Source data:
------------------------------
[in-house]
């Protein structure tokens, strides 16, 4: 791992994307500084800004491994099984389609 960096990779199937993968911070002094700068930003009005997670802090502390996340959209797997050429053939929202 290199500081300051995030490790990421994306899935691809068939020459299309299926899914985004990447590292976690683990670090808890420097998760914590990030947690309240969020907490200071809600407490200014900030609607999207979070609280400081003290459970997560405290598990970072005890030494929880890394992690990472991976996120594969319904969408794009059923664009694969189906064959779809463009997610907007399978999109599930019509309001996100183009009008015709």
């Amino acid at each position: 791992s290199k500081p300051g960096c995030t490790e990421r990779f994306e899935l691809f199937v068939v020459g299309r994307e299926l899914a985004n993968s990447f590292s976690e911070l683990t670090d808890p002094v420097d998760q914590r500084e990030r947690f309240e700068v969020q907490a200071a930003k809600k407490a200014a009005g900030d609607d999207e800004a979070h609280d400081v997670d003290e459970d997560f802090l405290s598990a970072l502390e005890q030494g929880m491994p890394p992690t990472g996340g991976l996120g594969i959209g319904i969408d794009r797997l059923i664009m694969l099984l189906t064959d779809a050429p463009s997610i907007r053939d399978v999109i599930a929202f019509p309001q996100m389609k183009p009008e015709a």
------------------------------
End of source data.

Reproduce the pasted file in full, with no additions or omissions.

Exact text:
[in-house]
């Protein structure tokens, strides 16, 4: 791992994307500084800004491994099984389609 960096990779199937993968911070002094700068930003009005997670802090502390996340959209797997050429053939929202 290199500081300051995030490790990421994306899935691809068939020459299309299926899914985004990447590292976690683990670090808890420097998760914590990030947690309240969020907490200071809600407490200014900030609607999207979070609280400081003290459970997560405290598990970072005890030494929880890394992690990472991976996120594969319904969408794009059923664009694969189906064959779809463009997610907007399978999109599930019509309001996100183009009008015709």
């Amino acid at each position: 791992s290199k500081p300051g960096c995030t490790e990421r990779f994306e899935l691809f199937v068939v020459g299309r994307e299926l899914a985004n993968s990447f590292s976690e911070l683990t670090d808890p002094v420097d998760q914590r500084e990030r947690f309240e700068v969020q907490a200071a930003k809600k407490a200014a009005g900030d609607d999207e800004a979070h609280d400081v997670d003290e459970d997560f802090l405290s598990a970072l502390e005890q030494g929880m491994p890394p992690t990472g996340g991976l996120g594969i959209g319904i969408d794009r797997l059923i664009m694969l099984l189906t064959d779809a050429p463009s997610i907007r053939d399978v999109i599930a929202f019509p309001q996100m389609k183009p009008e015709a």